I GET really angry with people who drive their cars on the road without paying the annual road fund licence. They are the kind of people who obviously think they’re more important than the rest of us and that the law doesn’t apply to them.
And I feel the same way about people who buy boats and use them on the river with clearly no intention of paying the annual licence fee to the Environment Agency. Frankly, it’s just stealing from the rest of us who struggle along, trying to make ends meet so that we can have the chance to use a boat on the Thames and its tributaries.
So I was delighted this week to read that three skippers had been successfully prosecuted and fined after they were caught using their boats without a licence last summer.
At Kingston’s Magistrates Court the three men, John Reid, Andrew Morrison and Nicholas Coulson, were fined a total of £350 although when costs, compensation and other charges were taken into account they ended up forking out a total of nearly £2,500 between them.
One guy actually told the court that he did not have enough money to pay for a licence when his boat was spotted at Charter Quays in July last year.
To which my response is simply: then don’t put it on the river until you can afford it – why should honest boat owners have to subsidise you?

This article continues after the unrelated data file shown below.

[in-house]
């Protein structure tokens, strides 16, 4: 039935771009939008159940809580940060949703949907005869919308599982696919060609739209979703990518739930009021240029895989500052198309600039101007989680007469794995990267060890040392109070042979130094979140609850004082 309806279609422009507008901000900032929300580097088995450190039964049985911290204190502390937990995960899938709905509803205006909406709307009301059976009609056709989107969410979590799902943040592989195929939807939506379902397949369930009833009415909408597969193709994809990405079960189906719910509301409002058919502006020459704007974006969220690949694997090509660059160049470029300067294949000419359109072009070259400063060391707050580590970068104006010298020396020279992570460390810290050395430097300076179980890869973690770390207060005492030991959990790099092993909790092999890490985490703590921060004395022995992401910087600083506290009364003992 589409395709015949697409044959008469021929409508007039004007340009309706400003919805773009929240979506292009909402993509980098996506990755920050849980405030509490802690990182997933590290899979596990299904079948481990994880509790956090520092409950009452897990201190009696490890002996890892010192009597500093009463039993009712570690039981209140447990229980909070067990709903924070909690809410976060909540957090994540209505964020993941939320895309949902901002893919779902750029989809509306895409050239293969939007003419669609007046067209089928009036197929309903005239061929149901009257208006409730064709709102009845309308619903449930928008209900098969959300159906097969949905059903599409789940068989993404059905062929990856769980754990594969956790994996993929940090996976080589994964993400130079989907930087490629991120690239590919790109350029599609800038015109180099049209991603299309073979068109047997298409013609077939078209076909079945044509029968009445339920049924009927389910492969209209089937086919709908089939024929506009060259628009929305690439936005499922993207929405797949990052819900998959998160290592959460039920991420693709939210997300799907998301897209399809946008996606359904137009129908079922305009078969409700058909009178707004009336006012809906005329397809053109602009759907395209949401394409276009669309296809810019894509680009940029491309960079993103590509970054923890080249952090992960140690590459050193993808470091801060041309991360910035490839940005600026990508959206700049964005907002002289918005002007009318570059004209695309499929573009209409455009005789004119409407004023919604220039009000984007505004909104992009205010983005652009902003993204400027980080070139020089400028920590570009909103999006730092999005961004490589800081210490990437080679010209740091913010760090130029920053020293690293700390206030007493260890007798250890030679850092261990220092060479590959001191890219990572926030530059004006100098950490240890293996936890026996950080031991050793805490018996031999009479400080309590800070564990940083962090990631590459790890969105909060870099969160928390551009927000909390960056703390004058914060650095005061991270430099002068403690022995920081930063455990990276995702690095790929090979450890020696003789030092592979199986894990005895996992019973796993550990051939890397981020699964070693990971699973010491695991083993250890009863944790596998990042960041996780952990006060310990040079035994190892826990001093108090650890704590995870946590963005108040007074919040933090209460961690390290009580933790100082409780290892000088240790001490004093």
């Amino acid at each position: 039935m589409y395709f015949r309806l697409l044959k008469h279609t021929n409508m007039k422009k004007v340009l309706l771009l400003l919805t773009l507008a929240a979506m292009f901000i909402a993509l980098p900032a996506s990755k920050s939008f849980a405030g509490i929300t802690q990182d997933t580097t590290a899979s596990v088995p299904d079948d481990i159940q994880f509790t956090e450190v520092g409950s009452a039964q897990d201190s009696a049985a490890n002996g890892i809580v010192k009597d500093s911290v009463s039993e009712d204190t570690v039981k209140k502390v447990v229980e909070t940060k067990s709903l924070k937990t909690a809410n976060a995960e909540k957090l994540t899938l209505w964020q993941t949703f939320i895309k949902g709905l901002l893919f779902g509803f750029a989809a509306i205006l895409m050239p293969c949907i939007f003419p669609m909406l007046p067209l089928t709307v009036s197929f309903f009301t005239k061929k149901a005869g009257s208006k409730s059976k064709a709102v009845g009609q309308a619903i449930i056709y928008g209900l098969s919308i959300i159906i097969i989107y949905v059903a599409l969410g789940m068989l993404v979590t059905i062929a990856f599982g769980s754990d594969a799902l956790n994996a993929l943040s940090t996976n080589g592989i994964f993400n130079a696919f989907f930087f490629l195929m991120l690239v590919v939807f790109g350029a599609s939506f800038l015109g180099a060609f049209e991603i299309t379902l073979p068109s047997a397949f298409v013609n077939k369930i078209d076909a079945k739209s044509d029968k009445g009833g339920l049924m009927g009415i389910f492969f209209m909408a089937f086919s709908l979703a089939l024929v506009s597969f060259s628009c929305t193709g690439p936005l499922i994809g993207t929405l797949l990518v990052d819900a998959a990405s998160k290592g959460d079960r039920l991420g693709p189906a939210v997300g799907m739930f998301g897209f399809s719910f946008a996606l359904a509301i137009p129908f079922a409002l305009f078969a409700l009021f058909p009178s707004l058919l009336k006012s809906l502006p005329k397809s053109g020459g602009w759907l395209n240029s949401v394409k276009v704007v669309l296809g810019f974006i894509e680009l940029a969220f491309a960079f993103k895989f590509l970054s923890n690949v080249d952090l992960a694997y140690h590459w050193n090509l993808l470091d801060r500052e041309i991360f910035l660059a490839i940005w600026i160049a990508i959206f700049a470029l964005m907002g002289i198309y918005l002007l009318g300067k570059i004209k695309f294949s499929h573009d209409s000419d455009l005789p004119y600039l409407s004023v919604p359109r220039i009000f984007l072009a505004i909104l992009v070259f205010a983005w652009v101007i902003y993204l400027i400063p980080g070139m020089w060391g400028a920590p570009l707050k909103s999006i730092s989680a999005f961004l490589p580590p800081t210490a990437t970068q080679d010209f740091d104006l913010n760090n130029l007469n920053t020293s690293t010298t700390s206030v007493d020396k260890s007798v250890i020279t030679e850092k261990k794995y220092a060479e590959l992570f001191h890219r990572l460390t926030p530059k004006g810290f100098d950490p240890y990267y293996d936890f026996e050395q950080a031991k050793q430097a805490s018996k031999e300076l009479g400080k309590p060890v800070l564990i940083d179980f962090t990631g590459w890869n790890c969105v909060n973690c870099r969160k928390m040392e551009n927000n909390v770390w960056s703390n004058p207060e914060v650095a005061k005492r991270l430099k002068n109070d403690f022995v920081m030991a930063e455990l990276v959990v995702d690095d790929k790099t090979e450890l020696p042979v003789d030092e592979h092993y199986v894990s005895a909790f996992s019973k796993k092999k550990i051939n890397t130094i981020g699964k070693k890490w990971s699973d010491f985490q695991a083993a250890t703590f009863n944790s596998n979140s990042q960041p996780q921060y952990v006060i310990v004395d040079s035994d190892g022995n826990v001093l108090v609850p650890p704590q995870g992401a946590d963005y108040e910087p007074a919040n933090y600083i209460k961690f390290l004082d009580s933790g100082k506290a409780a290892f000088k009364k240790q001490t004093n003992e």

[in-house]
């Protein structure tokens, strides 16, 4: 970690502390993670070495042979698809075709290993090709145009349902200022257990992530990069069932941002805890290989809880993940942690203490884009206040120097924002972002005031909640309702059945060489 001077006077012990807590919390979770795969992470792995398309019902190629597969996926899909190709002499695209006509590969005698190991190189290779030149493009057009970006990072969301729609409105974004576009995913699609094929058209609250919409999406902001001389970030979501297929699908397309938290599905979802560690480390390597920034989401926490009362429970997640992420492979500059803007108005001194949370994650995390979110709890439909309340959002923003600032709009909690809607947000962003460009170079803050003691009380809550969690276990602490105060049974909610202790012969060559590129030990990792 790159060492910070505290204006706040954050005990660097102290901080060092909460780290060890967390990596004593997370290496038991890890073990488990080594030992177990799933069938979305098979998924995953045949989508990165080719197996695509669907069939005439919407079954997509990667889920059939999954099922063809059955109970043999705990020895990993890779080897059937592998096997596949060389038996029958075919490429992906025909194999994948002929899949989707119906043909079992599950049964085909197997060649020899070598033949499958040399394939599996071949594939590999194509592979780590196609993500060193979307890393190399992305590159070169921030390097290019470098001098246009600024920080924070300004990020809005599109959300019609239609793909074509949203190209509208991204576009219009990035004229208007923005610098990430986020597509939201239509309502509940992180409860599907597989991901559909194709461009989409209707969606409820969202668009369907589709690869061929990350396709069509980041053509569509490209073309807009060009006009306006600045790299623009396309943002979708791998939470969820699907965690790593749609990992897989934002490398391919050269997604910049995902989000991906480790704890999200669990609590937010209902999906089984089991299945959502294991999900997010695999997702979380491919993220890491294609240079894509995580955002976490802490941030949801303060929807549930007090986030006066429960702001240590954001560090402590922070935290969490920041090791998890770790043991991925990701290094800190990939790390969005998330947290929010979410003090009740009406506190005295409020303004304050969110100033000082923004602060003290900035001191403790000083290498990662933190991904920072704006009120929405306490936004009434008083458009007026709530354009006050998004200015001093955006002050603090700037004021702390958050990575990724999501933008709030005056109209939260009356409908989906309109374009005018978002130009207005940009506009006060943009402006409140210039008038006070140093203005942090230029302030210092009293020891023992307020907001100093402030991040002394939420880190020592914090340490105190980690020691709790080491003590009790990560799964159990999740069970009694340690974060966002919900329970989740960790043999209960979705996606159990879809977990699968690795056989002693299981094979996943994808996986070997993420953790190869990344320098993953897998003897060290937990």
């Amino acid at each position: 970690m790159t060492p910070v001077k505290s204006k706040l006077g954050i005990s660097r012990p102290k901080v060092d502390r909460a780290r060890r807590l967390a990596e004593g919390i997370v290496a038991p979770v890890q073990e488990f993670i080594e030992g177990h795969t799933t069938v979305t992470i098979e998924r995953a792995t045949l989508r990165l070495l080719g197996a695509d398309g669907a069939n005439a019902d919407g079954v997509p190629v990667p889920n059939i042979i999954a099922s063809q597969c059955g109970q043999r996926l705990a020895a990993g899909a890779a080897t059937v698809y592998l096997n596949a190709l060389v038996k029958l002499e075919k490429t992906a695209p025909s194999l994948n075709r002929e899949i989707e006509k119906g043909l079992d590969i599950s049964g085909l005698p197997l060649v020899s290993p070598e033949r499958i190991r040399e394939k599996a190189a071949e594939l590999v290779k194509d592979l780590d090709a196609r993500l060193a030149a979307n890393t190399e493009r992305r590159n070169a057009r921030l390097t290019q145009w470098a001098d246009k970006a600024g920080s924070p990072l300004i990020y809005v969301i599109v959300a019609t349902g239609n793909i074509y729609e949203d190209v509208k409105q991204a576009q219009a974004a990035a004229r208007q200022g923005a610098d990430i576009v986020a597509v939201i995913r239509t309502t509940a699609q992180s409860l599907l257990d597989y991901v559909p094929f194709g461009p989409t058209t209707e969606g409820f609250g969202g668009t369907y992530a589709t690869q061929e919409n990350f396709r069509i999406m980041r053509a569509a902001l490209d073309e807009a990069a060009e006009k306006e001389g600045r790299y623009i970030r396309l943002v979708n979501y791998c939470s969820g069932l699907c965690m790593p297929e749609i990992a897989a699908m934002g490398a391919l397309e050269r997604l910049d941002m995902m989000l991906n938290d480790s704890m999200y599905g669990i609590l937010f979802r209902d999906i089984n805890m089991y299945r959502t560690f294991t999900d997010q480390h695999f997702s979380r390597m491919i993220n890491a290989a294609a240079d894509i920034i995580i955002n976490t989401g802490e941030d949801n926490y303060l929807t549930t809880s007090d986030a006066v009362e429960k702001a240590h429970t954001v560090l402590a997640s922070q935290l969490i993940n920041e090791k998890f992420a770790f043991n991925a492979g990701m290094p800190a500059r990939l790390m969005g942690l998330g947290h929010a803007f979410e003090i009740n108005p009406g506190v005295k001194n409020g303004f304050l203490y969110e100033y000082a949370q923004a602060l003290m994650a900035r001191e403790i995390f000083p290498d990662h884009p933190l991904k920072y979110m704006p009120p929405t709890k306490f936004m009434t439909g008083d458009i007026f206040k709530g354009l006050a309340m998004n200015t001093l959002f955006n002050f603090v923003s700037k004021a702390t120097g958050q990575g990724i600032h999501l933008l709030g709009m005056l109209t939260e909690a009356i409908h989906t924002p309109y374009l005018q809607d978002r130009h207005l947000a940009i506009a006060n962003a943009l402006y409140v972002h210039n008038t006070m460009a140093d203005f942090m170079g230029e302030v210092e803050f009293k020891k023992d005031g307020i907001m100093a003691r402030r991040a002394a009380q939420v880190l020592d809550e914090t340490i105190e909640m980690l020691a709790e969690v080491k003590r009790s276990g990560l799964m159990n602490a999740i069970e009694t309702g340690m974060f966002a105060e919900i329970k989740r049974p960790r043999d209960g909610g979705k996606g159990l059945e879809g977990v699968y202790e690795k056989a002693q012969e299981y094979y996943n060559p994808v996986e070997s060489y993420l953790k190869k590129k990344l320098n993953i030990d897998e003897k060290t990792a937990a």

Waterways operations manager for the Environment Agency, Andrew Graham, said: “The income we raise from boat registration is very important for the community and the environment.
“It contributes directly to improving and maintaining waterway structures such as locks and lay-bys, as well as providing facilities like visitor moorings, water points, rubbish and sewage disposal and electric boat charging hook-ups.
It is vital that we continue to invest in our waterways to create and maintain a good quality environment that people can enjoy for years to come.”
Okay, I admit that on top of all the other costs of owning and running a boat, the Environment Agency licence fee can be a difficult pill to swallow – for my boat it’s more than £320 for the year. But I knew that when I bought the boat – it’s no different than buying a car and then realising you can’t afford the road fund licence.
I’m pleased that the EA is cracking down on boat owners trying to pull a fast one in this way and I hope the news might encourage some who may have been thinking they could get away without paying to do the decent thing and accept their responsibilities.
I’M trying to discover the whereabouts of a boat I used to own and I’m wondering whether Herald & News readers can help me. She is an ex-RNLI lifeboat, which was named ‘Merry Widow’ when I had custody of her in the late 1980s and early 1990s. She was 35-feet in length, painted dark blue and built of double diagonal teak planks on oak frames. I loved her dearly – she was the first proper boat I’d owned, and I did a lot of research on her history and on those who had owned her before me.
I sold her in 1992 to buy a sailing boat on the south coast and the last time I saw her, she was heading upstream towards Windsor.
I’d like to know whether she’s still afloat and, if so, where she’s based now. Can anyone help?